One of the main reasons we chose to live here at Lackan was that it came with several acres of birch woodland, growing on what was cut over bog. There is something magical about the woods, the birch gives them an especially norther european feeling, and they evoke the woods of stories and fables – a world apart from the busy world outside, where you can escape for a while. Remains of the peat workings remind you that once this place was a hive of activity, and that the only reason to visit was to mine the peat for fuel, at a time when it was simply too wet to live here.

Eanach Uinseogach

In that past, there probably were no birch trees, and the name of our townland ‘Annahunshigo’ is derived from the Irish – ‘Eanach Uinseogach ‘ – literally ‘ash-tree marsh’, or ‘Bog of the Ash trees’. Sadly few ash remain, but the birch are a beautiful successor.


The birch grows at a fantastic rate, so rather than plant acres of willow, we decided to manage the birch by coppicing it, which seems to have been a success. The reasoning being that the birch might be a little slower to grow than willow, but we know it thrives in this soil, and it needs less time to dry when cut. Plus the timber is larger in diameter when cut. The birch that we cut before or around midwinter seems to grow more vigorously, although the later cuts do put up new growth more slowly. Here’s a year of fresh growth.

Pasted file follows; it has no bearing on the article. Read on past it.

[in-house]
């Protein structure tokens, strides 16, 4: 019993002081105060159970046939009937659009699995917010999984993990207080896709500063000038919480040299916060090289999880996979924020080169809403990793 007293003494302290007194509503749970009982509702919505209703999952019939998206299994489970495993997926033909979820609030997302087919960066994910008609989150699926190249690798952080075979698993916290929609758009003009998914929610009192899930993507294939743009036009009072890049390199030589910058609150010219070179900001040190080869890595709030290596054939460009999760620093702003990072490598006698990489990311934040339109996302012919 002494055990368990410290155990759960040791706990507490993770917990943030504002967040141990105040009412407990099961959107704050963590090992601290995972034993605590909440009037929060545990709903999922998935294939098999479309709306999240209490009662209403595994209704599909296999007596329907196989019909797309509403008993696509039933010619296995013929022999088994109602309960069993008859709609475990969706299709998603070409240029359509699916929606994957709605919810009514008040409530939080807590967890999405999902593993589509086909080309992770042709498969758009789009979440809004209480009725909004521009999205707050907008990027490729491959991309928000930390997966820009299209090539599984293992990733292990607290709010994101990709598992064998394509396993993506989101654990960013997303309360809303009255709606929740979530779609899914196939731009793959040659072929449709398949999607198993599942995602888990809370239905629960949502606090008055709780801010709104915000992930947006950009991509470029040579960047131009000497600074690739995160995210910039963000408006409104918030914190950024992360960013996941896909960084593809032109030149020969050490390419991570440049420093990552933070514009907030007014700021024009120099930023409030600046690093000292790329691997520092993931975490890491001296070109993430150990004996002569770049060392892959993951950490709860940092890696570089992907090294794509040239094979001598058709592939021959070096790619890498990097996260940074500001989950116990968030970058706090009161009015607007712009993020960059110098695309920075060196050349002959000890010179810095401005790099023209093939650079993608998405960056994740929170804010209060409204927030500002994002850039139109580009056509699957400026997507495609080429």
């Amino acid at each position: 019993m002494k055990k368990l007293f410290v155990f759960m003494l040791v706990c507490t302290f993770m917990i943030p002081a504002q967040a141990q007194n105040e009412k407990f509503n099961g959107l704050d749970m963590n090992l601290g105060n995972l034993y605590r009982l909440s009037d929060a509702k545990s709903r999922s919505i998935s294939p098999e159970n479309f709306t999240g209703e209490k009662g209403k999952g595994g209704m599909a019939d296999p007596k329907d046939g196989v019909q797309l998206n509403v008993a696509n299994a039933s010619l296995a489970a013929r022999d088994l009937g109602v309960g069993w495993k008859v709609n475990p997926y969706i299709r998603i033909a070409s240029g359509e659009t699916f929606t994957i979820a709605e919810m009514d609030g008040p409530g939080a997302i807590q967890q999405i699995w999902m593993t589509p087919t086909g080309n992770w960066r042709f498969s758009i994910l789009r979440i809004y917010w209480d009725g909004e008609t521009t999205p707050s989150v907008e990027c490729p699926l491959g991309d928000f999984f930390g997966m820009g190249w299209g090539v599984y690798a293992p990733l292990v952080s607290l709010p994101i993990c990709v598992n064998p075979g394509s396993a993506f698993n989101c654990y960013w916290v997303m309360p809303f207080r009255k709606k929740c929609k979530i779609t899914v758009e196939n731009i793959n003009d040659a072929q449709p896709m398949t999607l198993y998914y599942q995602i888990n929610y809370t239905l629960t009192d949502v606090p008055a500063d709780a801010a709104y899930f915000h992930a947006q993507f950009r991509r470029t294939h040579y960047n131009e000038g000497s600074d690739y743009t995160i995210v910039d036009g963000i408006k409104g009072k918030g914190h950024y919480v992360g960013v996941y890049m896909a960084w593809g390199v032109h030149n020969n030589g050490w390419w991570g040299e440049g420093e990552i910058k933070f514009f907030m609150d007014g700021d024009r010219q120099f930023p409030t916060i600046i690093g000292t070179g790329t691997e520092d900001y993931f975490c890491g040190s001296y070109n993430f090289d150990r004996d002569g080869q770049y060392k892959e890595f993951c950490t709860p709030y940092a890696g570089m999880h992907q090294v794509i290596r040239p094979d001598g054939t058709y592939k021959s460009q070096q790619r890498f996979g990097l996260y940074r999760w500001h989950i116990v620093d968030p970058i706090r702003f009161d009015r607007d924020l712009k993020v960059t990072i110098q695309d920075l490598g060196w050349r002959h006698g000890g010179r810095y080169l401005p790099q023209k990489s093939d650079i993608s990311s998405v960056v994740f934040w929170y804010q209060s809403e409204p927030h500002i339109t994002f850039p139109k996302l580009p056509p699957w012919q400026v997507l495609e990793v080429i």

As well as our existing woodland, we have planted over 1000 new trees – a mixture of native trees such as birch, alder, oak and field maple, together with many old variety fruit trees, forming the basis for our forest garden. The new planting  also forms wildlife coridoors linking the existing woodland and hedgerow areas.



As well as encouraging increased biodiversity, the woodlands are a wonderful space to sit, to meet and to talk, and we have a covered area in a clearing, with compost toilet where we host courses.